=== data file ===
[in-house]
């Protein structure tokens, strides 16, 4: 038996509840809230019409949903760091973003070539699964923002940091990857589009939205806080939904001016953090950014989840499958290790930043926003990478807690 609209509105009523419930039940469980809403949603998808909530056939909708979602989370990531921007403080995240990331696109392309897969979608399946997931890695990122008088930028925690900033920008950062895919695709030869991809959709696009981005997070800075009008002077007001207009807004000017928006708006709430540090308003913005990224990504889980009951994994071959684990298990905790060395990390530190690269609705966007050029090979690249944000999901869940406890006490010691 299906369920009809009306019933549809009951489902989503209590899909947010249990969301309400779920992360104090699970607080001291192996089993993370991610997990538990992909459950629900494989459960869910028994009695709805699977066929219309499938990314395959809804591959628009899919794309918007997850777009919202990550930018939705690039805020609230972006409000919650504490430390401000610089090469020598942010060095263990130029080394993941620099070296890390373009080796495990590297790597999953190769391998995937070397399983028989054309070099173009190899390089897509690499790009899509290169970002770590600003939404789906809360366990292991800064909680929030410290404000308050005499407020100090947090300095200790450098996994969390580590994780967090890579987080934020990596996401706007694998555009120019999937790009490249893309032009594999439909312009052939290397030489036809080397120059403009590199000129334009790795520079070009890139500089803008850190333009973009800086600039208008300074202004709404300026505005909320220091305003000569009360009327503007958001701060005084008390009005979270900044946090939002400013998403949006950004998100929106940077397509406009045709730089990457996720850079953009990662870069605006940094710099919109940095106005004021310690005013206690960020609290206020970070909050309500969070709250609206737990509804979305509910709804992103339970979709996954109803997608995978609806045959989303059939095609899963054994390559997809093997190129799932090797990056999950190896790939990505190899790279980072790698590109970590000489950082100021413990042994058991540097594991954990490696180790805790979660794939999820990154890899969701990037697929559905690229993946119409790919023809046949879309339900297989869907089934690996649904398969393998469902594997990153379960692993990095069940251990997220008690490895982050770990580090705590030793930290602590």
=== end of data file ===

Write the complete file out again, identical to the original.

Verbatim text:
[in-house]
């Protein structure tokens, strides 16, 4: 038996509840809230019409949903760091973003070539699964923002940091990857589009939205806080939904001016953090950014989840499958290790930043926003990478807690 609209509105009523419930039940469980809403949603998808909530056939909708979602989370990531921007403080995240990331696109392309897969979608399946997931890695990122008088930028925690900033920008950062895919695709030869991809959709696009981005997070800075009008002077007001207009807004000017928006708006709430540090308003913005990224990504889980009951994994071959684990298990905790060395990390530190690269609705966007050029090979690249944000999901869940406890006490010691 299906369920009809009306019933549809009951489902989503209590899909947010249990969301309400779920992360104090699970607080001291192996089993993370991610997990538990992909459950629900494989459960869910028994009695709805699977066929219309499938990314395959809804591959628009899919794309918007997850777009919202990550930018939705690039805020609230972006409000919650504490430390401000610089090469020598942010060095263990130029080394993941620099070296890390373009080796495990590297790597999953190769391998995937070397399983028989054309070099173009190899390089897509690499790009899509290169970002770590600003939404789906809360366990292991800064909680929030410290404000308050005499407020100090947090300095200790450098996994969390580590994780967090890579987080934020990596996401706007694998555009120019999937790009490249893309032009594999439909312009052939290397030489036809080397120059403009590199000129334009790795520079070009890139500089803008850190333009973009800086600039208008300074202004709404300026505005909320220091305003000569009360009327503007958001701060005084008390009005979270900044946090939002400013998403949006950004998100929106940077397509406009045709730089990457996720850079953009990662870069605006940094710099919109940095106005004021310690005013206690960020609290206020970070909050309500969070709250609206737990509804979305509910709804992103339970979709996954109803997608995978609806045959989303059939095609899963054994390559997809093997190129799932090797990056999950190896790939990505190899790279980072790698590109970590000489950082100021413990042994058991540097594991954990490696180790805790979660794939999820990154890899969701990037697929559905690229993946119409790919023809046949879309339900297989869907089934690996649904398969393998469902594997990153379960692993990095069940251990997220008690490895982050770990580090705590030793930290602590």